When there are droughts in Australia interest in reclaimed effluent options increases. Two major capital cities in Australia, Adelaide and Brisbane, have already committed to adding reclaimed effluent to their dwindling dams. The former has also built a desalination plant to help battle any future water shortages. Brisbane has been seen as a leader in this trend, and other cities and towns will review the Western Corridor Recycled Water Project once completed.[35][36] Goulbourn, Canberra, Newcastle, and Regional Victoria, Australia are already considering building a reclaimed effluent process. Indirect potable reuse (IPR) has been considered for regional communities in Goulburn, NSW, the Australian Capital Territory (ACT) and Toowoomba, Queensland.

In 2005, residents of Toowoomba rejected the proposal to reuse recycled water as drinking water in Toowoomba Water Futures referendum. The Western Corridor Recycled Water Scheme in South East Queensland was designed and built to produce drinking quality water suitable for release into the Wivenhoe Dam, Brisbane's principal water storage. The advanced wastewater treatment plant (WWTP) incorporated microfiltration (MF) and reverse osmosis (RO) followed by an advanced oxidation system using UV-light and hydrogen peroxide to remove specific disinfection by-products and non-specific low molecular weight organics. The project had a production capacity of 232,000 m3 per day and over 200 km of interconnecting and product water delivery pipelines.[37][38]

In Perth in Western Australia, the Western Australia Water Corporation operated a three-year demonstration project investigating the feasibility of reclaiming water from the Beenyup wastewater treatment plant using MF, RO and UV disinfection prior to injection into the Leederville aquifer (production of 5,000 m3 per day). The demonstration concluded in 2012, and in 2013 the Western Australian Government agreed to a full-scale groundwater recharge scheme, which commenced construction in 2014. When complete, the full-scale facility will provide 14,000,000 m3 per annum to the aquifers supplying Perth's drinking water, with the option to expand to 28,000,000 m3 per annum in the future.[37][38]

While there are currently no full-scale direct potable reuse schemes operating in Australia, the Australian Antarctic Division is investigating the option of installing a potable reuse scheme at its Davis research base in Antarctica. To enhance the quality of the marine discharge from the Davis wastewater treatment plant, a number of different, proven technologies have been selected to be used in the future, such as ozonation, UV disinfection, chlorine, as well as UF, activated carbon filtration and RO.[38]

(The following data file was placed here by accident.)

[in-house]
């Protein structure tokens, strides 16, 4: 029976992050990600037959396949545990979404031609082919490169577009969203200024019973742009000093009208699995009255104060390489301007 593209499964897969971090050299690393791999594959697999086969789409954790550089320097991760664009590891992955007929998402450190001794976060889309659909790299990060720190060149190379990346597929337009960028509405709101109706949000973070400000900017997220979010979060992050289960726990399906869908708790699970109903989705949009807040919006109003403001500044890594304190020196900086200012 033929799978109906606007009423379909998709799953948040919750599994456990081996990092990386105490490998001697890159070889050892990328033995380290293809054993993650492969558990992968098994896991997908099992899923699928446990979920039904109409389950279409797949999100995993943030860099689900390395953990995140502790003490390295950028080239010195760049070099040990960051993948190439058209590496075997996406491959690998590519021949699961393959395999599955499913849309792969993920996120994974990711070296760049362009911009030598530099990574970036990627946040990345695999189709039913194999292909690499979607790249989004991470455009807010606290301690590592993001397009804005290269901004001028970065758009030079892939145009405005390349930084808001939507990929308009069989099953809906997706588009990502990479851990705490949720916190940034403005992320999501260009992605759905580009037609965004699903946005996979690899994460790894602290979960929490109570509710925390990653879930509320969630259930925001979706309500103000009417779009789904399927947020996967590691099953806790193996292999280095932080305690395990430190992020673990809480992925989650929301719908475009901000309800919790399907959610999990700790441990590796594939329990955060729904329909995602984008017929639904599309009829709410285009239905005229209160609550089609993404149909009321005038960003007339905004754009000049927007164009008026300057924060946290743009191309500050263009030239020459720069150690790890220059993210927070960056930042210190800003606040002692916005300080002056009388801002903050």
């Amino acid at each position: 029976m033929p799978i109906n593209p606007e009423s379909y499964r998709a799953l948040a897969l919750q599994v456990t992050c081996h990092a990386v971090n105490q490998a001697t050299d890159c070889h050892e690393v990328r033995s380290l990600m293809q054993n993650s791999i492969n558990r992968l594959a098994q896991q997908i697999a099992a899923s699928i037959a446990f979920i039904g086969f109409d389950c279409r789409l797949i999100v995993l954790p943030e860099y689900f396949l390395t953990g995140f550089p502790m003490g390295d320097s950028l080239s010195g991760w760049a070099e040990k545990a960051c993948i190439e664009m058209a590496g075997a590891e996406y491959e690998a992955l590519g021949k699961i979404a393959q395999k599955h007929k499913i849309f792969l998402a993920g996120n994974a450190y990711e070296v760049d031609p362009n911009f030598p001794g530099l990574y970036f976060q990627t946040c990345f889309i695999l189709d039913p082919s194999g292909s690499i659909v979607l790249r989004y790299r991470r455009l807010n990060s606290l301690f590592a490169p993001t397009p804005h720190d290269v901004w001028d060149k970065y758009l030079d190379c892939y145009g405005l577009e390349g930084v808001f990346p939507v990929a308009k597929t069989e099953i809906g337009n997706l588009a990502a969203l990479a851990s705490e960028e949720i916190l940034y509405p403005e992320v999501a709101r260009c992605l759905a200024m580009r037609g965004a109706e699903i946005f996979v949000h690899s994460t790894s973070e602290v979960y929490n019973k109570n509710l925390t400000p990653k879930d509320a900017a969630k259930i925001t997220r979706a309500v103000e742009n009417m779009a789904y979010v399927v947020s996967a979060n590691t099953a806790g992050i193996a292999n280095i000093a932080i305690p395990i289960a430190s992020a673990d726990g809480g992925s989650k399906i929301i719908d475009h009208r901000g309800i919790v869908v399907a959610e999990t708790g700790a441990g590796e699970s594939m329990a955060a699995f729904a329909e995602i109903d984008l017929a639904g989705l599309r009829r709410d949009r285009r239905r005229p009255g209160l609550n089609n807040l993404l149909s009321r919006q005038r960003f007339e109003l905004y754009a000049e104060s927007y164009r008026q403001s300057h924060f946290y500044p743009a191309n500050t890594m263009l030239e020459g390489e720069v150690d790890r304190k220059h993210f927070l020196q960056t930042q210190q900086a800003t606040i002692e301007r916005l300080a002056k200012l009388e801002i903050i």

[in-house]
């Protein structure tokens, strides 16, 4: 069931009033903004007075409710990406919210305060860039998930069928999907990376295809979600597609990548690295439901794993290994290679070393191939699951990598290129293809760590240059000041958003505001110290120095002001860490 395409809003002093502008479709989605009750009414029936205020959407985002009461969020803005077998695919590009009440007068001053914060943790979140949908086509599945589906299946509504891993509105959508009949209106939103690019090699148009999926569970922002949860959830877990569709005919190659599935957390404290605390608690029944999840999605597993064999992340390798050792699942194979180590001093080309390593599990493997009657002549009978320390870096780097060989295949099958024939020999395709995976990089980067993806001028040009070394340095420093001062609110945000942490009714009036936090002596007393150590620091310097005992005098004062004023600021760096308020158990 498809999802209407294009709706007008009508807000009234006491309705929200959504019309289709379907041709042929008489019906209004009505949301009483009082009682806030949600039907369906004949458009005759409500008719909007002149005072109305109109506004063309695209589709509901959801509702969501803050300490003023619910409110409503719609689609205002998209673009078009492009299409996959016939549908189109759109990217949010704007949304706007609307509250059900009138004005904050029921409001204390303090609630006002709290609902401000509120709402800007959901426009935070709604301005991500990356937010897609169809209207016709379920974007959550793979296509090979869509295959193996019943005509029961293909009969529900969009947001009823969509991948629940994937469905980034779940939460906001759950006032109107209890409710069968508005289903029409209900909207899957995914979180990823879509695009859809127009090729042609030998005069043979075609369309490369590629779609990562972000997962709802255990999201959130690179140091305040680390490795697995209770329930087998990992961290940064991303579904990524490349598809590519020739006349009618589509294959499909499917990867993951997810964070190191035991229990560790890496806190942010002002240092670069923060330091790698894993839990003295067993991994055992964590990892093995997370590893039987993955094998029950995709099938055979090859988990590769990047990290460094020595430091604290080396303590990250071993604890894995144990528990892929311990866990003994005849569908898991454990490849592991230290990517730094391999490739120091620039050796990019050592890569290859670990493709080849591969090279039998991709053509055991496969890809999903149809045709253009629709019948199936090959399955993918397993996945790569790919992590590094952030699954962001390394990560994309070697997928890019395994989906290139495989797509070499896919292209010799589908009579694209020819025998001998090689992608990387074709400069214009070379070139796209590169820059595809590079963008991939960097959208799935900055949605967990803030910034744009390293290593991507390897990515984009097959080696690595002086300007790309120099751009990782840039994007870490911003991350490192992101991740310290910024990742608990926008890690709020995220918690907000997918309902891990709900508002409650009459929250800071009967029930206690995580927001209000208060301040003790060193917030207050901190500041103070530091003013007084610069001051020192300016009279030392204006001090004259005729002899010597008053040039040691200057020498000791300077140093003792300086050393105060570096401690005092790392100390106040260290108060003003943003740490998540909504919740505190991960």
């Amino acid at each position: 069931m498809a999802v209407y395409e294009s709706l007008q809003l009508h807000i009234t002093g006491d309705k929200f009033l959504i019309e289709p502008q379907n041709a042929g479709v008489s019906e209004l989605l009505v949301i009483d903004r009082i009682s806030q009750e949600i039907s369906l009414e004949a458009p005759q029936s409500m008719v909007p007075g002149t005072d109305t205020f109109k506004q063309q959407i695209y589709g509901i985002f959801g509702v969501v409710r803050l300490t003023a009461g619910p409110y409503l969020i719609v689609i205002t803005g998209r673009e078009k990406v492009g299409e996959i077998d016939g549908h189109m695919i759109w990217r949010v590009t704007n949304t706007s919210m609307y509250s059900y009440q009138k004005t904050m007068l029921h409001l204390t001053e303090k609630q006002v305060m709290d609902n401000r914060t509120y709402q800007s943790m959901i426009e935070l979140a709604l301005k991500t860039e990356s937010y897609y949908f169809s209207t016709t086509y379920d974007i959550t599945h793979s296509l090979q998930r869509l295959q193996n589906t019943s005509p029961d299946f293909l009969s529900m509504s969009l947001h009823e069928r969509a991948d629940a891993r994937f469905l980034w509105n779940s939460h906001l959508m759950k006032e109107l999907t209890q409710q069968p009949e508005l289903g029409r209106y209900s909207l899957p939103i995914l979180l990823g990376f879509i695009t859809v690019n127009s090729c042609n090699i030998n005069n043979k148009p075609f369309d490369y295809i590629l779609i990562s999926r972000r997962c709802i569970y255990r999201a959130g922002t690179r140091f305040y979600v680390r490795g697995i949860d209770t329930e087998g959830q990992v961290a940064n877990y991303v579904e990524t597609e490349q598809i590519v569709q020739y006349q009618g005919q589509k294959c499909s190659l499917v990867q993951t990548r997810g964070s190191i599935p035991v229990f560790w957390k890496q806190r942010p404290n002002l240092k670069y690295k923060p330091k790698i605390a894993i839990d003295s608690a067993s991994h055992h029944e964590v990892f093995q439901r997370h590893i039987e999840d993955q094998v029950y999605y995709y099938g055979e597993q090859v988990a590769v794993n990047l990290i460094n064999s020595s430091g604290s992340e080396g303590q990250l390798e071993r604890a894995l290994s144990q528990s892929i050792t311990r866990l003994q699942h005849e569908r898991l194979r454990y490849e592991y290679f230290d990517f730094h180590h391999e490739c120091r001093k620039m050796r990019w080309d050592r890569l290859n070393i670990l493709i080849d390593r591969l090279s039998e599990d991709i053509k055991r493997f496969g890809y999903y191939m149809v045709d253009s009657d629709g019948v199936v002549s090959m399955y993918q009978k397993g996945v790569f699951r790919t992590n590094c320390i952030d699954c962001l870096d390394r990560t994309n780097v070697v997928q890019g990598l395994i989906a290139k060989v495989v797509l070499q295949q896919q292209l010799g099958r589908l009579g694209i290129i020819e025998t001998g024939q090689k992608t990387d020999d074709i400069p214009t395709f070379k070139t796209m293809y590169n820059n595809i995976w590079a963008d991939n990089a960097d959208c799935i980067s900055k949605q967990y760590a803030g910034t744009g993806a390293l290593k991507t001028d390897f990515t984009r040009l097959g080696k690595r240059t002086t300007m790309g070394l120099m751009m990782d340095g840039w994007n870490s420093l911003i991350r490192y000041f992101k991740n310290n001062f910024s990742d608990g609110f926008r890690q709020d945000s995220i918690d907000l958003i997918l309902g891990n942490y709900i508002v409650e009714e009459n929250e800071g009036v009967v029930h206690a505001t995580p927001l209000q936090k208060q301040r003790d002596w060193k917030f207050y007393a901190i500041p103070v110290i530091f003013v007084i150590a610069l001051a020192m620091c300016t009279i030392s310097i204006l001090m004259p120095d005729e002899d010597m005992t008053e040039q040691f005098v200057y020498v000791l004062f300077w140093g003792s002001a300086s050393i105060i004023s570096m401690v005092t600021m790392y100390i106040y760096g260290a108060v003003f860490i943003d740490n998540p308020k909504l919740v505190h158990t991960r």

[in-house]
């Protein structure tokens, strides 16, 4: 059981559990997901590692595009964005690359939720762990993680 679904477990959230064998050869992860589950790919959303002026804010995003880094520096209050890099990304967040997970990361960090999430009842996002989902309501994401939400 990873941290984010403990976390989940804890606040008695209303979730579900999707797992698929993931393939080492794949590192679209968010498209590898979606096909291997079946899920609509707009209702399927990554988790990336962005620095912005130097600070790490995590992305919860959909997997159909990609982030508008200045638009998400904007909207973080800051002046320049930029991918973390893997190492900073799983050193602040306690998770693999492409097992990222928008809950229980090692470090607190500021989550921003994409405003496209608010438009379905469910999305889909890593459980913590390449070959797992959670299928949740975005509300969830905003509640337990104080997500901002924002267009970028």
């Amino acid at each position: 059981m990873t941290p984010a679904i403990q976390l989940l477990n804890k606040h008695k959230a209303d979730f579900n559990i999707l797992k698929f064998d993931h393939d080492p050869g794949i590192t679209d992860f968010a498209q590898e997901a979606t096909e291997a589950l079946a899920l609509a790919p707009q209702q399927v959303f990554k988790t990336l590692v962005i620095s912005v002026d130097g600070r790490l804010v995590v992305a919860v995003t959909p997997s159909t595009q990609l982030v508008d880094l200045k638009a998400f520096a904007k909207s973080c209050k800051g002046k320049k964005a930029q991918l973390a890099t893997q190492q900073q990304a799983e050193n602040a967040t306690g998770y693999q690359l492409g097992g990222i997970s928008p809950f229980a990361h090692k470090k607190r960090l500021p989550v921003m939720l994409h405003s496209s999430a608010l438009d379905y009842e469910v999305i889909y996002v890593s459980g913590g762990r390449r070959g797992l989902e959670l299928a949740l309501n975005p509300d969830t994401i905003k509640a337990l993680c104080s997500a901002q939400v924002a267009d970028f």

Non-potable reuse (NPR) examples: Melbourne,[39] Mount Buller Ski resort uses recycled water for snow making, Sydney.[40]

Reclaimed water has been proposed, but not yet implemented, for either potable or non-potable use in these locations: South East Queensland (planned for potable use as of late 2010),[41][42] Newcastle (proposed for non-potable use as of 2006),[43] Canberra (proposed in January 2007 as a backup source of potable water)[44]

See also[edit]


  1. ^ a b The International Benchmarking Network for Water and Sanitation Utilities (IBNET):Australia Country Report, accessed 20 September 2010
  2. ^ a b c "Australian Government National Water Commission – Urban Performance". Australian Government National Water Commission website. Australian Government National Water Commission. 28 June 2008. Retrieved 19 September 2010.
  3. ^ a b "Launch of the WSAA Report Card for 2007/2008". Water Services Association of Australia website. Water Services Association of Australia. 1 October 2008. Retrieved 11 January 2009.
  4. ^ "CSIRO: Water overview". CSIRO website. Commonwealth Scientific and Industrial Research Organisation (CSIRO). 31 May 2005. Retrieved 11 January 2009.
  5. ^ Stoeckel, Kate; Abrahams, Harry (2007). "Water Reform in Australia:the National Water Initiative and the role of the National Water Commission". In Hussey, Karen; Dovers, Stephen (eds.). Managing water for Australia:the social and institutional challenges. Collingwood, Victoria: CSIRO Publishing. p. 8. ISBN 978-0-643-09392-8.
  6. ^ "Australian Water Resources 2005: What is our total water resource?". Australian Government National Water Commission website. Australian Government National Water Commission. 30 May 2007. Retrieved 11 January 2009.
  7. ^ "Australian Water Resources 2005: Water balance results". Australian Government National Water Commission website. Australian Government National Water Commission. 29 June 2007. Retrieved 11 January 2009.
  8. ^ a b "Prime Minister of Australia – Climate Change and Water". Website of the Prime Minister of Australia. Commonwealth of Australia. 2008. Retrieved 19 September 2010.
  9. ^ "Grants for the construction of the Adelaide Desalination Plant". www.anao.gov.au. Australian National Audit Office. 26 January 2016. Retrieved 8 January 2020.